ATLANTA — A walk in the park amid Atlanta’s most well-known green space promises to be even more enjoyable because of the sustainability minded efforts of Norfolk Southern Corp. employees this Halloween.
Volunteer employees, family members, and friends will clean up Piedmont Park and improve its walking paths and running tracks. “It’s a way we can come together and give back to the community where we work and also contribute to a healthy environment,” said Esi Waters, manager corporate sustainability.
Located within a half-mile of Norfolk Southern’s office building on Peachtree Street, historic Piedmont Park is a Midtown oasis where employees frequently exercise, relax, and celebrate Atlanta’s culture. Norfolk Southern’s corporate sustainability group will sponsor the volunteer employee event in partnership with the Piedmont Park Conservancy and the Georgia Conservancy.
“Through Norfolk Southern’s ‘Connections Challenge’ campaign, our employees have supported corporate sustainability goals in ways that are personal and that connect with the local community. These include everything from alternative transportation days to adjusting thermostats at home. The Halloweenproject at Piedmont Park is a great opportunity for employees to invite family members and friends to share our vision for corporate sustainability leadership,” Waters said.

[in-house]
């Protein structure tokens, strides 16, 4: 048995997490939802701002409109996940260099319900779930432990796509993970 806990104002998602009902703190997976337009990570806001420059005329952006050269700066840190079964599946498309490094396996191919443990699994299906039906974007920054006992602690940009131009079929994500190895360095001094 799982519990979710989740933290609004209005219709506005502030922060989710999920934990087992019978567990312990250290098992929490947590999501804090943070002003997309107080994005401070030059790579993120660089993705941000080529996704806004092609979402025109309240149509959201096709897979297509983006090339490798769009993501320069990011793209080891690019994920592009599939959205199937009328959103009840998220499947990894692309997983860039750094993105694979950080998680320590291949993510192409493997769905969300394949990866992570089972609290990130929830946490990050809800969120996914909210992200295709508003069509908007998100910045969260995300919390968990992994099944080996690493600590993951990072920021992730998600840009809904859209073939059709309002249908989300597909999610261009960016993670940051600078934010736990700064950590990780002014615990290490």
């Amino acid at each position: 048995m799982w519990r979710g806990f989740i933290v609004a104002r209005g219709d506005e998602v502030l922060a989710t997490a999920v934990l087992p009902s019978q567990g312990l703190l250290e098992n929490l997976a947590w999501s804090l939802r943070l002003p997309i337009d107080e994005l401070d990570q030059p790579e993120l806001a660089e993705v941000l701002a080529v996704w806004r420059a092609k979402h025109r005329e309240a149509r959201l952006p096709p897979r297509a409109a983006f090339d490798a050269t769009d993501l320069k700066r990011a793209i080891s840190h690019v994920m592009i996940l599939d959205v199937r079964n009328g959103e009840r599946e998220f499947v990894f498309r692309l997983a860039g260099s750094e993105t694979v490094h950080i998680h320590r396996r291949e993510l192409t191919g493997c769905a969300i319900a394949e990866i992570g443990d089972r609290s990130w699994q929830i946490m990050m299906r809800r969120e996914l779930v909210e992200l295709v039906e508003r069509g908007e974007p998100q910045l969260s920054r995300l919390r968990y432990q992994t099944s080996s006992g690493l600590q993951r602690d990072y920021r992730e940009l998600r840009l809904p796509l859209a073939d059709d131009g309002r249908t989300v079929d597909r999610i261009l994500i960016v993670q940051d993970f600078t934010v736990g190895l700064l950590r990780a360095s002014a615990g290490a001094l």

“Piedmont Park Conservancy is thrilled to have Norfolk Southern join us as a volunteer partner,” said Kate Kauffman, the conservancy’s vice president development and marketing. “We depend on individuals and groups to help keep the park looking its best. From trash pickup to mulching to planting flowers, every volunteer’s time makes an impact.”
“The Georgia Conservancy is proud to continue our partnership with Norfolk Southern,” said Bryan Schroeder, senior director of stewardship and outreach for the conservancy. “They’re a natural partner for the Georgia Conservancy and have been a great supporter of our conservation programing. Working together to improve one of the finest green spaces in Metro Atlanta makes all the sense in the world.”